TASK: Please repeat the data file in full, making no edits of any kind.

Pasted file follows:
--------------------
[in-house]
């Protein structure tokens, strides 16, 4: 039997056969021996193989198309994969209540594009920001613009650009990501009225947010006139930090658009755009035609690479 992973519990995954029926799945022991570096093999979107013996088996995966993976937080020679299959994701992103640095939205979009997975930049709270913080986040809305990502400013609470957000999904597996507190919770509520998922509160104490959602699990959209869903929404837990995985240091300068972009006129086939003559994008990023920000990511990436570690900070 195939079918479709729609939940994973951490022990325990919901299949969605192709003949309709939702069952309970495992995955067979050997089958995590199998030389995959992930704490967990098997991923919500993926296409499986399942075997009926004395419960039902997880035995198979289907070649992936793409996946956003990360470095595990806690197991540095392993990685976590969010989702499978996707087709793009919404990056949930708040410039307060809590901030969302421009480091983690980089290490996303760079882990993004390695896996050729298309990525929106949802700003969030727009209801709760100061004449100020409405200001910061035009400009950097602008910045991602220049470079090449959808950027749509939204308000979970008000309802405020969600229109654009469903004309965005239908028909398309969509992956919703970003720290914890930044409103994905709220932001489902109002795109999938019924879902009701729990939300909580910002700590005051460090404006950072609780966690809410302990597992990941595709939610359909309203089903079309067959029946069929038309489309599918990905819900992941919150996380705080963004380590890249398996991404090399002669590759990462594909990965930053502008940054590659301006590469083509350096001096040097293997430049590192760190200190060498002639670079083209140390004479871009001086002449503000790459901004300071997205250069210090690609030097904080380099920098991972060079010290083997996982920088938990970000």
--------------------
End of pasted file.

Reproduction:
[in-house]
């Protein structure tokens, strides 16, 4: 039997056969021996193989198309994969209540594009920001613009650009990501009225947010006139930090658009755009035609690479 992973519990995954029926799945022991570096093999979107013996088996995966993976937080020679299959994701992103640095939205979009997975930049709270913080986040809305990502400013609470957000999904597996507190919770509520998922509160104490959602699990959209869903929404837990995985240091300068972009006129086939003559994008990023920000990511990436570690900070 195939079918479709729609939940994973951490022990325990919901299949969605192709003949309709939702069952309970495992995955067979050997089958995590199998030389995959992930704490967990098997991923919500993926296409499986399942075997009926004395419960039902997880035995198979289907070649992936793409996946956003990360470095595990806690197991540095392993990685976590969010989702499978996707087709793009919404990056949930708040410039307060809590901030969302421009480091983690980089290490996303760079882990993004390695896996050729298309990525929106949802700003969030727009209801709760100061004449100020409405200001910061035009400009950097602008910045991602220049470079090449959808950027749509939204308000979970008000309802405020969600229109654009469903004309965005239908028909398309969509992956919703970003720290914890930044409103994905709220932001489902109002795109999938019924879902009701729990939300909580910002700590005051460090404006950072609780966690809410302990597992990941595709939610359909309203089903079309067959029946069929038309489309599918990905819900992941919150996380705080963004380590890249398996991404090399002669590759990462594909990965930053502008940054590659301006590469083509350096001096040097293997430049590192760190200190060498002639670079083209140390004479871009001086002449503000790459901004300071997205250069210090690609030097904080380099920098991972060079010290083997996982920088938990970000």